A Ride in the Belle Mille Flume
● Published by Al Rocca
Streaming LiveDecember 2015
By Al Rocca
In 1878, at age 41, Charles Ellsworth was already a wealthy lumberman. He owned the successful Belle Mill Sawmill, located northeast of Red Bluff near Lyman Springs. Ellsworth had purchased the sawmill in 1872, and while plenty of pine timber remained near the mill, the aggressive businessman wanted a more efficient and profitable method for getting his product down the hillsides to his warehouse at the town of Sesma – just east of the railroad station at Tehama. After hearing about the success of logging efforts in Nevada that used V-shaped water flumes, Ellsworth decided to give it a try. The result was a 30-mile-long, wide-planked wooden flume that followed the natural terrain down to the valley floor and the Sacramento River. The flume, for the most part, sat up on stout horizontal support brackets that hugged the ground. However, at several points, the flume needed to cross small canyons. To do this, his men erected intricate timber-trestles, one of which stood an impressive 110 feet above the canyon floor. The Belle Mill Flume held the title of California's first long-distance water flume.
In October 1878, the sawmill caught fire and was completely destroyed. Several millworkers remained, sending recently cut boards and constructed boxes down the flume. A correspondent for Red Bluff 's first newspaper, The People’s Cause, who had been sent up the mill to cover the story on the fire, decided that he and a companion would “shoot the flume.” Despite strict “no ride” regulations, it was common knowledge that numerous people had occasionally taken short rides.
On October 20, 1878, the two men reasoned: “If we could muster courage to launch a box with ourselves aboard, we were sure of a happy trip, provided we got the box and no accident befell us.” The intrepid pair selected the widest boards they could find and quickly assembled what they described as the “best box ever manufactured.” This is their account of the flume adventure:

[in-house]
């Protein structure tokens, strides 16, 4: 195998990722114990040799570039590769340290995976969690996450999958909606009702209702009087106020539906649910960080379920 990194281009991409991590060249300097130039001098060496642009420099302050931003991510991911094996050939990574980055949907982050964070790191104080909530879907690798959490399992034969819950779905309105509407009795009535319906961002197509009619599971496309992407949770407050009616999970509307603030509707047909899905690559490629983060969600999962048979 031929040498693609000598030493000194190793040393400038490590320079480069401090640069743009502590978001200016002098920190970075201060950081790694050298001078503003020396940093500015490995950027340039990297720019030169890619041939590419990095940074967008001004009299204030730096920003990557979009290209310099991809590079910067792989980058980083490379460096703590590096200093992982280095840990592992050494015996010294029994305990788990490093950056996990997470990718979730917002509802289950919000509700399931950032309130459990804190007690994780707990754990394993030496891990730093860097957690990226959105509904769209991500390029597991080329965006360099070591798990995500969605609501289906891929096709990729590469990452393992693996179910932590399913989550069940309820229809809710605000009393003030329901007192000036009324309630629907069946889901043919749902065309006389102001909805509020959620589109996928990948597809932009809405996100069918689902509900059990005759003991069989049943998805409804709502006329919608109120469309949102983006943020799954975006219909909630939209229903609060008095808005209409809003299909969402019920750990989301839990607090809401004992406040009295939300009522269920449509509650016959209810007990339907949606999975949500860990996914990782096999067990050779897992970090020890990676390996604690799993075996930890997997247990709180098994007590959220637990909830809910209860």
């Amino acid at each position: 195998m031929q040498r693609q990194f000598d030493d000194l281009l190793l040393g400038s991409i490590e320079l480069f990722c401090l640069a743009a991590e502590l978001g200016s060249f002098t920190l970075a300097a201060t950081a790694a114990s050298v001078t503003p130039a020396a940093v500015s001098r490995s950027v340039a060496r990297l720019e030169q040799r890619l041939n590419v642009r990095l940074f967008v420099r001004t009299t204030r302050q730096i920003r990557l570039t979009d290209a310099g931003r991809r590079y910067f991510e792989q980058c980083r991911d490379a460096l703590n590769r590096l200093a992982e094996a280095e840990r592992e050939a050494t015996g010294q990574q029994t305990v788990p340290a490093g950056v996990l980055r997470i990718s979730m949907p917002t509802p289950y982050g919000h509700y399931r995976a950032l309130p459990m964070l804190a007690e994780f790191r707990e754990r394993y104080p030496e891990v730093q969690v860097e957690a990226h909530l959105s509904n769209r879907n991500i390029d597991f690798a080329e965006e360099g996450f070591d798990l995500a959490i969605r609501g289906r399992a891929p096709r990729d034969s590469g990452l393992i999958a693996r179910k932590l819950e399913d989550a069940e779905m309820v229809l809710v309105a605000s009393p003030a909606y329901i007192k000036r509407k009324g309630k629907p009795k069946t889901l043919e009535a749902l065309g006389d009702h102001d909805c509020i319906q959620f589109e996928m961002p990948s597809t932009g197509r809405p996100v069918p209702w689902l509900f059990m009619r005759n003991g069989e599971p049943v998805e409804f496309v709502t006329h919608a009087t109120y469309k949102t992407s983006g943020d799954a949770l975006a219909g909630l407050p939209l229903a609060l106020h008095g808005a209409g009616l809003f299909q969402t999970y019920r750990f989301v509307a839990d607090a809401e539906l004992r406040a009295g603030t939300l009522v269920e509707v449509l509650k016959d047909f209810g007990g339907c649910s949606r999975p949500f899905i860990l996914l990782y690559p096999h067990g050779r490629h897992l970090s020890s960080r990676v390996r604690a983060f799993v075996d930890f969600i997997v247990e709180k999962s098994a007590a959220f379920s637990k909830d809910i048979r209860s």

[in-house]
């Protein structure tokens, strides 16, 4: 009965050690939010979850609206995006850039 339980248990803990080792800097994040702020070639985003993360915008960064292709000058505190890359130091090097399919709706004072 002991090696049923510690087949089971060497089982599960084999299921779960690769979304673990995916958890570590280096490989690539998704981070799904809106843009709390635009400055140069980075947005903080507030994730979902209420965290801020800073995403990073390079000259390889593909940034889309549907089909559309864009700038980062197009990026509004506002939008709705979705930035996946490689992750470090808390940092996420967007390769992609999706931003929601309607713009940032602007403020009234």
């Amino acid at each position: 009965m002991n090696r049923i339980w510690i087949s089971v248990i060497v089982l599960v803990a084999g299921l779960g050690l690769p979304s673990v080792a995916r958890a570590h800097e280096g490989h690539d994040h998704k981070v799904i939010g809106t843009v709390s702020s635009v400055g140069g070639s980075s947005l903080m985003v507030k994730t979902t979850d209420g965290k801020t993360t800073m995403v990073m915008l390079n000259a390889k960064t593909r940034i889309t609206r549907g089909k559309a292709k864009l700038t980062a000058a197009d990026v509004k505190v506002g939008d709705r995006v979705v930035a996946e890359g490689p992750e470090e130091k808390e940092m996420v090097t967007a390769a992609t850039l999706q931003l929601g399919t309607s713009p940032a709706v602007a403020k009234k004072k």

At half past 9am we “launched” with plenty of water [in the flume], a fair wind, and everything favorable for a splendid trip. We left the dock in a hurry as it was a pretty steep grade and our speed was at the rate of a mile in five minutes—pretty good for a flume box. We went down grades and around curves, and in 30 minutes were on the high trestle above Finley’s, 110 feet from the ground and sailing along as smoothly as one could wish. The view from the top of the trestle would have been splendid if it had been in some other locality, say for instance, on the top of Mount Washington. As it is, all one can see is a broken, barren country, producing nothing but scrub oak, manzanita, chaparral and rocks.
Below the lake at Finley’s, the water failed us and our huge box, that we thought incomparable, would hardly move, and the other boxes behind came along with a rush, striking our box and sending a perfect shower of water over us; but it was all right, we were in for a jolly time and wanted to get wet. After pushing, coaxing and working ourselves… we finally discarded the unwieldy craft, begged into another box, and so finished the trip.
To anyone contemplating a ride in the flume, I would advise for a box to ride in well-seasoned lumber, not too wide, plenty of water, good faith in Providence and a string to hold on your bonnet.